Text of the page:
Sunday, September 10, 2006

Melting Pot

With as much as 450 billion tonnes of methane and CO2 locked in the world's permafrost, the prospect of it being released does not bode well. That release is now being observed in both the Arctic and Siberian permafrosts. The observed melting of the Siberian permafrost was first reported over a year ago and it was, at the time, something that had never before been observed. (At right, methane bubbles trapped in forming lake ice, October, 2005.)

But a recent report has confirmed both the reality of the Big Melt in Siberia and the larger consequences. As an enormous frozen repository of methane, a gas that is five times more efficient greehouse effect, the melting of Siberia represents the tiggering of a positive feed back loop; released methane increases the greenhouse effect, which in turn warms the climate and melts more of the permafrost. Given the massive quantity of methane and CO2 sequestered in the permafrost, the process can easily cause its own run-away. Many now believe that, with the observation of such signals, we may be at the tipping point of whether there is anything we can actually do to turn this process back. Some believed it may be already too late.

As a species we do know what it is we do to this planet, even though some are steadfast in conscious denial. The debate as to whether the planet is warming is a non-existent one, especially in light of the fact that intrepid entrepreneurs -- the ones usually asserting that global warming is fiction -- are leaping at the opportunities presented to them by the obvious effects.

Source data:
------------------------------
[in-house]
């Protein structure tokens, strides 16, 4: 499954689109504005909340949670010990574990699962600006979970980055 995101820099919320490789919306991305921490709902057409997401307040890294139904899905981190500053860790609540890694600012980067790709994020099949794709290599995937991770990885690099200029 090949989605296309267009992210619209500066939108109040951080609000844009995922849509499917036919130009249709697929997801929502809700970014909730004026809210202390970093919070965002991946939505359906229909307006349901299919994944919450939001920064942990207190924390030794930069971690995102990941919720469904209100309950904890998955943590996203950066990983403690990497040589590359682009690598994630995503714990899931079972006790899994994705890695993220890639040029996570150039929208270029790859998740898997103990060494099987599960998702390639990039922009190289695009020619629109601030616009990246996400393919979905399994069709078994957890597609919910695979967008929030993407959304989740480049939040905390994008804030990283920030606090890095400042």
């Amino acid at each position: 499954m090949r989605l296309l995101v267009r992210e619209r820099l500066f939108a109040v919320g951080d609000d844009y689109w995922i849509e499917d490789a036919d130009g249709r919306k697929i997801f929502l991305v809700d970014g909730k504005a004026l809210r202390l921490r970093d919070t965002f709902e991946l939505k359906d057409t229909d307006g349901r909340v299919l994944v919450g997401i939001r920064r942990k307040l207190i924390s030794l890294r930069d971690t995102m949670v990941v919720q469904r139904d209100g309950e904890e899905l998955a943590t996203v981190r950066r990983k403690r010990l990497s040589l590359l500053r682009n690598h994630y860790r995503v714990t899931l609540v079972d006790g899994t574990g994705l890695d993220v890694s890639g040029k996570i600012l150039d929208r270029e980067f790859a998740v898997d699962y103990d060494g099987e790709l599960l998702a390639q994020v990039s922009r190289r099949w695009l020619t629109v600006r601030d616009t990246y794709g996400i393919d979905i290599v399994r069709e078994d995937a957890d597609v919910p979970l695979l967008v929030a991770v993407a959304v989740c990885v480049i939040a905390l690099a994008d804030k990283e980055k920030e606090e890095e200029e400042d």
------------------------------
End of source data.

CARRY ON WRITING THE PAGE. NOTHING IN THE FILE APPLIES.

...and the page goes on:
The ice caps are melting. Siberia is melting. These things will feed themselves now and we certainly are not helping by torching the Amazon and clear cutting Borneo. I fear that these forces, now unleashed, may be too great to counter with any insipid Kyoto protocol. On top of all this is perched an American Congress populated with idiot fiends like James Inhofe, the Oklahoma Republican who pronounced his excitment about a "market-based approach" to environmentalism and how he looked forward to rolling back emissions regulations so as "not to impede clean air progress."

Skeptics have and will argue that global warming and cooling cycles are the natural order and this is true. We do know the earth's biosphere is warming. We don't know for certain that we are the entire cause. We are surely part of it. We also don't know that anything we might do now will halt the processes that have been set in motion. But one thing is certain, as citizens of this planet, we need to stop dithering while the evidence mounts, proclaiming the calamity, and get serious about what we're going to do. But certainly, following the Bush energy doctrine of simply finding more oil and drilling for it in the arctic to ensure our oil profligacy doesn't appear to be the most beneficial approach we might take.


Post a Comment

<< Home